have adopted a policy requiring that all public printing work must be done in a union plant located in New York City and bear the union label, save for letterheads, noteheads or unless otherwise excepted. Defendants claim that this policy is justified because it rationally furthers legitimate municipal interests, even though it deprives plaintiffs of an equal opportunity to bid upon and to be awarded printing contracts.
We must determine, at the outset, whether the due process and equal protection guarantees of the Fourteenth Amendment are applicable to the award of public printing contracts in light of Atkin v. Kansas
and its progeny. The Supreme Court, in Atkin, upheld a Kansas statute which regulated the pay and limited the hours of employees of the state, its subdivisions and public contractors. The Court stated that, since the work was of a public character, "it is for the State to prescribe the conditions under which it will permit work of that kind to be done. Its action touching such a matter is final so long as it does not, by its regulations, infringe the personal rights of others...."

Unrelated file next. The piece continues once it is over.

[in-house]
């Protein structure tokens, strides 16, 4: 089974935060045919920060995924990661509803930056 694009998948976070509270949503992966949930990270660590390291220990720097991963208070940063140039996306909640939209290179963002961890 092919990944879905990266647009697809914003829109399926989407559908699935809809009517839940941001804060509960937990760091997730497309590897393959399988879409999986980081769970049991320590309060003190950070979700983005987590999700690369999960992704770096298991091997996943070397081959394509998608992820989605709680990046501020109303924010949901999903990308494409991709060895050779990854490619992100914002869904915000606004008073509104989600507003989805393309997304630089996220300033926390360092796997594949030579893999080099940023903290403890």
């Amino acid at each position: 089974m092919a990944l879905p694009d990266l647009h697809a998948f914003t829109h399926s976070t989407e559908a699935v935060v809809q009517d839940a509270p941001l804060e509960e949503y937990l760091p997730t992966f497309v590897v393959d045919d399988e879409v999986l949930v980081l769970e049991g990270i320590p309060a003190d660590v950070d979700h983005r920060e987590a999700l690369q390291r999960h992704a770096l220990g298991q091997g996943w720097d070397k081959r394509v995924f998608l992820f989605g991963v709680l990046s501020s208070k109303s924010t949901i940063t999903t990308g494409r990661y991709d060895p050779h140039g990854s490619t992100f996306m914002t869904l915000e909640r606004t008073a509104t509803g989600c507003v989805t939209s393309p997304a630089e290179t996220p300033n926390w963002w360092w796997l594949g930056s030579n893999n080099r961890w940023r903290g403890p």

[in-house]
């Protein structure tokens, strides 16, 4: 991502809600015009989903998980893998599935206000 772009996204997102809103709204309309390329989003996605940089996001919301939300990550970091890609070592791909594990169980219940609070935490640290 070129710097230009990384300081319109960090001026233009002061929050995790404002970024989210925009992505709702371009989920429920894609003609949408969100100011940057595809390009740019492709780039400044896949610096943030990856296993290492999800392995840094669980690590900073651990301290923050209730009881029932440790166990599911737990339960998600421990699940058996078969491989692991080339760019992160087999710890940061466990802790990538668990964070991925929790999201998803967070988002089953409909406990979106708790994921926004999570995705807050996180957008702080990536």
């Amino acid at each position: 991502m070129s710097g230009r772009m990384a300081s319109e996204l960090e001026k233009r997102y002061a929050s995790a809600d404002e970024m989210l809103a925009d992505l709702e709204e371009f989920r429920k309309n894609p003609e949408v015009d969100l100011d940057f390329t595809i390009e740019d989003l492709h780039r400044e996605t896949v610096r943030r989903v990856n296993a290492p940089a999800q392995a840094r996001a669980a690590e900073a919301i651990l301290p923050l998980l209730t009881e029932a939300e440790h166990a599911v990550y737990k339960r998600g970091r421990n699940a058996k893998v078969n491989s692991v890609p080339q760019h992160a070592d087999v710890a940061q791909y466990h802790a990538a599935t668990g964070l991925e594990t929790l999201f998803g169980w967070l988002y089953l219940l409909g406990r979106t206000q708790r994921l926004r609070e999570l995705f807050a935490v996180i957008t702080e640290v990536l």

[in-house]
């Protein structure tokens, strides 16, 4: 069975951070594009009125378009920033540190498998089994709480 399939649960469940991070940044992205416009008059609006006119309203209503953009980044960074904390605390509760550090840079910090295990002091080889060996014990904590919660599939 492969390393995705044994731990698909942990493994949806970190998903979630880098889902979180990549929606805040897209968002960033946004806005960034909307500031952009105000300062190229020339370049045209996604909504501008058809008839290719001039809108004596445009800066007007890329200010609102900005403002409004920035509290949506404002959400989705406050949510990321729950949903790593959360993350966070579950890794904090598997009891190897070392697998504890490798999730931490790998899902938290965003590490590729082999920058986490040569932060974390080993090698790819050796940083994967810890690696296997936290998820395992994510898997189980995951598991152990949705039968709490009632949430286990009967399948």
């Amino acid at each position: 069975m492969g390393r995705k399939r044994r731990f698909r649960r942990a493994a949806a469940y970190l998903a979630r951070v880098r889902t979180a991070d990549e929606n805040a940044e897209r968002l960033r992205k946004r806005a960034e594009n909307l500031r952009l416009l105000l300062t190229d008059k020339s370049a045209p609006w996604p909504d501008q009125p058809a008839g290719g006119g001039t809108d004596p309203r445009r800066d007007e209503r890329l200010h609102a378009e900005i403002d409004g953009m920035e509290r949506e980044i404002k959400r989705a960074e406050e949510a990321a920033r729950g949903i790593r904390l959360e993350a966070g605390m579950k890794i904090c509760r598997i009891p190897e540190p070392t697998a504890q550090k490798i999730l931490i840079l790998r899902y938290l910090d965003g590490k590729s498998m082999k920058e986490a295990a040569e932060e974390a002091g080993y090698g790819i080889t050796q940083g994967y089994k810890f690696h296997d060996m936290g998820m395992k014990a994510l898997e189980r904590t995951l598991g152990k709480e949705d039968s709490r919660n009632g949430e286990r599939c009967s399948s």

Relying in part on Atkin, the court held, in American Yearbook Co. v. Askew,
that a Florida statute requiring all public printing to be done in the state was not violative of the equal protection clause because the award of such contracts was a proprietary, or a business, rather than a governmental function, and that, when a municipality or state acted in such capacity, it was exempt from the limitations of the equal protection clause.